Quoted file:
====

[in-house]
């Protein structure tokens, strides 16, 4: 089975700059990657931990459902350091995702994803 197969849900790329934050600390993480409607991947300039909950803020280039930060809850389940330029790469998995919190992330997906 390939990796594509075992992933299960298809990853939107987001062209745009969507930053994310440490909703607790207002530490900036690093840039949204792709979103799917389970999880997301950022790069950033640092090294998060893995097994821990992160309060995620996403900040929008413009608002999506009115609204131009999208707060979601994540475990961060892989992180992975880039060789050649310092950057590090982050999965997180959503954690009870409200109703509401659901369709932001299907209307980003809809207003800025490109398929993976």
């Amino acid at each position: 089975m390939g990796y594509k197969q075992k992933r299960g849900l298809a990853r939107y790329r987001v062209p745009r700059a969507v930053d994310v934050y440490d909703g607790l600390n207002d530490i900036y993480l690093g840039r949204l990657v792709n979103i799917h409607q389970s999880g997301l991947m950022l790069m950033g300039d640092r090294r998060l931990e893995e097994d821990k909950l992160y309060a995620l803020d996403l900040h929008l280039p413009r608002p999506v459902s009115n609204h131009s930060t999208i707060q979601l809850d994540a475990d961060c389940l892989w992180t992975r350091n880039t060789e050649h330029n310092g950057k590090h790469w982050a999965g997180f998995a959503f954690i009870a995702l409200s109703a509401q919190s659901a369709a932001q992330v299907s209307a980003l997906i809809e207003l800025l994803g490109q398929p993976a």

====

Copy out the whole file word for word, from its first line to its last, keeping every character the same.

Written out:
[in-house]
């Protein structure tokens, strides 16, 4: 089975700059990657931990459902350091995702994803 197969849900790329934050600390993480409607991947300039909950803020280039930060809850389940330029790469998995919190992330997906 390939990796594509075992992933299960298809990853939107987001062209745009969507930053994310440490909703607790207002530490900036690093840039949204792709979103799917389970999880997301950022790069950033640092090294998060893995097994821990992160309060995620996403900040929008413009608002999506009115609204131009999208707060979601994540475990961060892989992180992975880039060789050649310092950057590090982050999965997180959503954690009870409200109703509401659901369709932001299907209307980003809809207003800025490109398929993976």
């Amino acid at each position: 089975m390939g990796y594509k197969q075992k992933r299960g849900l298809a990853r939107y790329r987001v062209p745009r700059a969507v930053d994310v934050y440490d909703g607790l600390n207002d530490i900036y993480l690093g840039r949204l990657v792709n979103i799917h409607q389970s999880g997301l991947m950022l790069m950033g300039d640092r090294r998060l931990e893995e097994d821990k909950l992160y309060a995620l803020d996403l900040h929008l280039p413009r608002p999506v459902s009115n609204h131009s930060t999208i707060q979601l809850d994540a475990d961060c389940l892989w992180t992975r350091n880039t060789e050649h330029n310092g950057k590090h790469w982050a999965g997180f998995a959503f954690i009870a995702l409200s109703a509401q919190s659901a369709a932001q992330v299907s209307a980003l997906i809809e207003l800025l994803g490109q398929p993976a």